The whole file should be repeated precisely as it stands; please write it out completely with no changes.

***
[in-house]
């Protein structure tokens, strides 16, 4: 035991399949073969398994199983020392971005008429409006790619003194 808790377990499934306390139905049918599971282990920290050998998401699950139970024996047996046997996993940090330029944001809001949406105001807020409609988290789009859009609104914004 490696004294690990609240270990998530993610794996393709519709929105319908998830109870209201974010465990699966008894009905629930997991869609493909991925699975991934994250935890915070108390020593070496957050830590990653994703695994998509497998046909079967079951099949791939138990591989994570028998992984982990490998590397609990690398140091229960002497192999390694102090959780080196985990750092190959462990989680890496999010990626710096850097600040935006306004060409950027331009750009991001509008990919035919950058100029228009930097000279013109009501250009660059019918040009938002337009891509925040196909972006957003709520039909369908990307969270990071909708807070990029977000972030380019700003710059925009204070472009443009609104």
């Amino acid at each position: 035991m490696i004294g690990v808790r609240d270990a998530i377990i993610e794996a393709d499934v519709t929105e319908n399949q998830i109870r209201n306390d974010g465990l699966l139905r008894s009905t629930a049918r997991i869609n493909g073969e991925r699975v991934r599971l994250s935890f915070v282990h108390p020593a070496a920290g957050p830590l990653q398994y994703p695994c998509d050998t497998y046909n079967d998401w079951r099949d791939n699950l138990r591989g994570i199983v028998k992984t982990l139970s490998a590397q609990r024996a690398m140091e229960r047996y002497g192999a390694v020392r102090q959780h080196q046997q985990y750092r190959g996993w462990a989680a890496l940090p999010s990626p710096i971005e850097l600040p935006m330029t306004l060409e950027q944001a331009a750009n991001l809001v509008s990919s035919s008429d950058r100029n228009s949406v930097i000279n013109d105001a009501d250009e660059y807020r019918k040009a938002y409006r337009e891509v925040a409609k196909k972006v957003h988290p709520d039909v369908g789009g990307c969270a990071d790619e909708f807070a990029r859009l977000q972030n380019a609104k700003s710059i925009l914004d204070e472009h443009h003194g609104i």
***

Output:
[in-house]
């Protein structure tokens, strides 16, 4: 035991399949073969398994199983020392971005008429409006790619003194 808790377990499934306390139905049918599971282990920290050998998401699950139970024996047996046997996993940090330029944001809001949406105001807020409609988290789009859009609104914004 490696004294690990609240270990998530993610794996393709519709929105319908998830109870209201974010465990699966008894009905629930997991869609493909991925699975991934994250935890915070108390020593070496957050830590990653994703695994998509497998046909079967079951099949791939138990591989994570028998992984982990490998590397609990690398140091229960002497192999390694102090959780080196985990750092190959462990989680890496999010990626710096850097600040935006306004060409950027331009750009991001509008990919035919950058100029228009930097000279013109009501250009660059019918040009938002337009891509925040196909972006957003709520039909369908990307969270990071909708807070990029977000972030380019700003710059925009204070472009443009609104």
């Amino acid at each position: 035991m490696i004294g690990v808790r609240d270990a998530i377990i993610e794996a393709d499934v519709t929105e319908n399949q998830i109870r209201n306390d974010g465990l699966l139905r008894s009905t629930a049918r997991i869609n493909g073969e991925r699975v991934r599971l994250s935890f915070v282990h108390p020593a070496a920290g957050p830590l990653q398994y994703p695994c998509d050998t497998y046909n079967d998401w079951r099949d791939n699950l138990r591989g994570i199983v028998k992984t982990l139970s490998a590397q609990r024996a690398m140091e229960r047996y002497g192999a390694v020392r102090q959780h080196q046997q985990y750092r190959g996993w462990a989680a890496l940090p999010s990626p710096i971005e850097l600040p935006m330029t306004l060409e950027q944001a331009a750009n991001l809001v509008s990919s035919s008429d950058r100029n228009s949406v930097i000279n013109d105001a009501d250009e660059y807020r019918k040009a938002y409006r337009e891509v925040a409609k196909k972006v957003h988290p709520d039909v369908g789009g990307c969270a990071d790619e909708f807070a990029r859009l977000q972030n380019a609104k700003s710059i925009l914004d204070e472009h443009h003194g609104i």